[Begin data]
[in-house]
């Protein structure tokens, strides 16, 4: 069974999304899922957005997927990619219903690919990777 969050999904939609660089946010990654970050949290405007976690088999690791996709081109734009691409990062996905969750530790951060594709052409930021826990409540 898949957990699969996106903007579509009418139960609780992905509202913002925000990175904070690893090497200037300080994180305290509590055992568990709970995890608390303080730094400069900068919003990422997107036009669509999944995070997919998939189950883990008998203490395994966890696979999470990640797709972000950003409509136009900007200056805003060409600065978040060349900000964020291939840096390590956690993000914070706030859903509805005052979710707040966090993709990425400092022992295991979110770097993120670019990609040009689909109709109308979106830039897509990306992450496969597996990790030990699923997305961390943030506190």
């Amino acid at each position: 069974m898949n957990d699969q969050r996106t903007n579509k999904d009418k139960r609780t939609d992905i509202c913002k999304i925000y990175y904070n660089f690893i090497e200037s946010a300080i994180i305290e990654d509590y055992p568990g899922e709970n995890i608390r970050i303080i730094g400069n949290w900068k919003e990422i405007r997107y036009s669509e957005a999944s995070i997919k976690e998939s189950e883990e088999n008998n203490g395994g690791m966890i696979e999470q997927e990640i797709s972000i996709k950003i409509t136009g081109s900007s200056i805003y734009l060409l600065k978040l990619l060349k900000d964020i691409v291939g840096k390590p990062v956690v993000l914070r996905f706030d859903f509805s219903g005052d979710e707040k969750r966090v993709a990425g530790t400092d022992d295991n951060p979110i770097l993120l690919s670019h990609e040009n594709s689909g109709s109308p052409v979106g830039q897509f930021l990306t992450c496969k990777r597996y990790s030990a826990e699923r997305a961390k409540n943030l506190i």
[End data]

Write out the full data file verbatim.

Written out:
[in-house]
């Protein structure tokens, strides 16, 4: 069974999304899922957005997927990619219903690919990777 969050999904939609660089946010990654970050949290405007976690088999690791996709081109734009691409990062996905969750530790951060594709052409930021826990409540 898949957990699969996106903007579509009418139960609780992905509202913002925000990175904070690893090497200037300080994180305290509590055992568990709970995890608390303080730094400069900068919003990422997107036009669509999944995070997919998939189950883990008998203490395994966890696979999470990640797709972000950003409509136009900007200056805003060409600065978040060349900000964020291939840096390590956690993000914070706030859903509805005052979710707040966090993709990425400092022992295991979110770097993120670019990609040009689909109709109308979106830039897509990306992450496969597996990790030990699923997305961390943030506190």
């Amino acid at each position: 069974m898949n957990d699969q969050r996106t903007n579509k999904d009418k139960r609780t939609d992905i509202c913002k999304i925000y990175y904070n660089f690893i090497e200037s946010a300080i994180i305290e990654d509590y055992p568990g899922e709970n995890i608390r970050i303080i730094g400069n949290w900068k919003e990422i405007r997107y036009s669509e957005a999944s995070i997919k976690e998939s189950e883990e088999n008998n203490g395994g690791m966890i696979e999470q997927e990640i797709s972000i996709k950003i409509t136009g081109s900007s200056i805003y734009l060409l600065k978040l990619l060349k900000d964020i691409v291939g840096k390590p990062v956690v993000l914070r996905f706030d859903f509805s219903g005052d979710e707040k969750r966090v993709a990425g530790t400092d022992d295991n951060p979110i770097l993120l690919s670019h990609e040009n594709s689909g109709s109308p052409v979106g830039q897509f930021l990306t992450c496969k990777r597996y990790s030990a826990e699923r997305a961390k409540n943030l506190i």